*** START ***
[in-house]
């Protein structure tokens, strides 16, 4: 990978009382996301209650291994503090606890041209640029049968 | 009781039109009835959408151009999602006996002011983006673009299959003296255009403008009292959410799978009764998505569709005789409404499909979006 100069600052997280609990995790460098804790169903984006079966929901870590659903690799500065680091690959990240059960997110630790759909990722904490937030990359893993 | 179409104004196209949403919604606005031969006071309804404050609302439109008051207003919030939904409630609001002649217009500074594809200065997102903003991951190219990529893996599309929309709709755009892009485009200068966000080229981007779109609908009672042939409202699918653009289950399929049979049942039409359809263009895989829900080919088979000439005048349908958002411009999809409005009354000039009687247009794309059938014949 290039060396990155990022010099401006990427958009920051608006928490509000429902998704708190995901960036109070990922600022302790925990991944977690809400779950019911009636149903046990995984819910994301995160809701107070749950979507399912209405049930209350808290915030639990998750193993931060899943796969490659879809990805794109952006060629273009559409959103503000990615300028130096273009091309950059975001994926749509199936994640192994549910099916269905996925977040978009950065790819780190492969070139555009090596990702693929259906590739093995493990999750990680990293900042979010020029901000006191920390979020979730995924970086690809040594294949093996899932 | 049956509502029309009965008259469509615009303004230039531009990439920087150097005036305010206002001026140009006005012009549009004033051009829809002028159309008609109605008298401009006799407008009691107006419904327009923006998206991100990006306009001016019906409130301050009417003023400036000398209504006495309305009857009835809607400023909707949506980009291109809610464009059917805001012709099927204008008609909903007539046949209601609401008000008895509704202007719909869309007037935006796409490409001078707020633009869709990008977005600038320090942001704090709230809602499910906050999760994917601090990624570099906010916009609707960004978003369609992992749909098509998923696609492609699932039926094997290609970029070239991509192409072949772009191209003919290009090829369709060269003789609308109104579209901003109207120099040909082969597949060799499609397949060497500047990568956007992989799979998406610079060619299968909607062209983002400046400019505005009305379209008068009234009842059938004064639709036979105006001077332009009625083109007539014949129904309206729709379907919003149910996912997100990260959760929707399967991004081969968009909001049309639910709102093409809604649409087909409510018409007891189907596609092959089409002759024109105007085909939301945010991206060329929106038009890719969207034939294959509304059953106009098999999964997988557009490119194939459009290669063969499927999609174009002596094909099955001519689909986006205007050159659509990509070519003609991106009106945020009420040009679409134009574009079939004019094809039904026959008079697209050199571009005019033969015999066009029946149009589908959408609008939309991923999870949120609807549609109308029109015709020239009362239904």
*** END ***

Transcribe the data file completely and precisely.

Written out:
[in-house]
């Protein structure tokens, strides 16, 4: 990978009382996301209650291994503090606890041209640029049968 | 009781039109009835959408151009999602006996002011983006673009299959003296255009403008009292959410799978009764998505569709005789409404499909979006 100069600052997280609990995790460098804790169903984006079966929901870590659903690799500065680091690959990240059960997110630790759909990722904490937030990359893993 | 179409104004196209949403919604606005031969006071309804404050609302439109008051207003919030939904409630609001002649217009500074594809200065997102903003991951190219990529893996599309929309709709755009892009485009200068966000080229981007779109609908009672042939409202699918653009289950399929049979049942039409359809263009895989829900080919088979000439005048349908958002411009999809409005009354000039009687247009794309059938014949 290039060396990155990022010099401006990427958009920051608006928490509000429902998704708190995901960036109070990922600022302790925990991944977690809400779950019911009636149903046990995984819910994301995160809701107070749950979507399912209405049930209350808290915030639990998750193993931060899943796969490659879809990805794109952006060629273009559409959103503000990615300028130096273009091309950059975001994926749509199936994640192994549910099916269905996925977040978009950065790819780190492969070139555009090596990702693929259906590739093995493990999750990680990293900042979010020029901000006191920390979020979730995924970086690809040594294949093996899932 | 049956509502029309009965008259469509615009303004230039531009990439920087150097005036305010206002001026140009006005012009549009004033051009829809002028159309008609109605008298401009006799407008009691107006419904327009923006998206991100990006306009001016019906409130301050009417003023400036000398209504006495309305009857009835809607400023909707949506980009291109809610464009059917805001012709099927204008008609909903007539046949209601609401008000008895509704202007719909869309007037935006796409490409001078707020633009869709990008977005600038320090942001704090709230809602499910906050999760994917601090990624570099906010916009609707960004978003369609992992749909098509998923696609492609699932039926094997290609970029070239991509192409072949772009191209003919290009090829369709060269003789609308109104579209901003109207120099040909082969597949060799499609397949060497500047990568956007992989799979998406610079060619299968909607062209983002400046400019505005009305379209008068009234009842059938004064639709036979105006001077332009009625083109007539014949129904309206729709379907919003149910996912997100990260959760929707399967991004081969968009909001049309639910709102093409809604649409087909409510018409007891189907596609092959089409002759024109105007085909939301945010991206060329929106038009890719969207034939294959509304059953106009098999999964997988557009490119194939459009290669063969499927999609174009002596094909099955001519689909986006205007050159659509990509070519003609991106009106945020009420040009679409134009574009079939004019094809039904026959008079697209050199571009005019033969015999066009029946149009589908959408609008939309991923999870949120609807549609109308029109015709020239009362239904």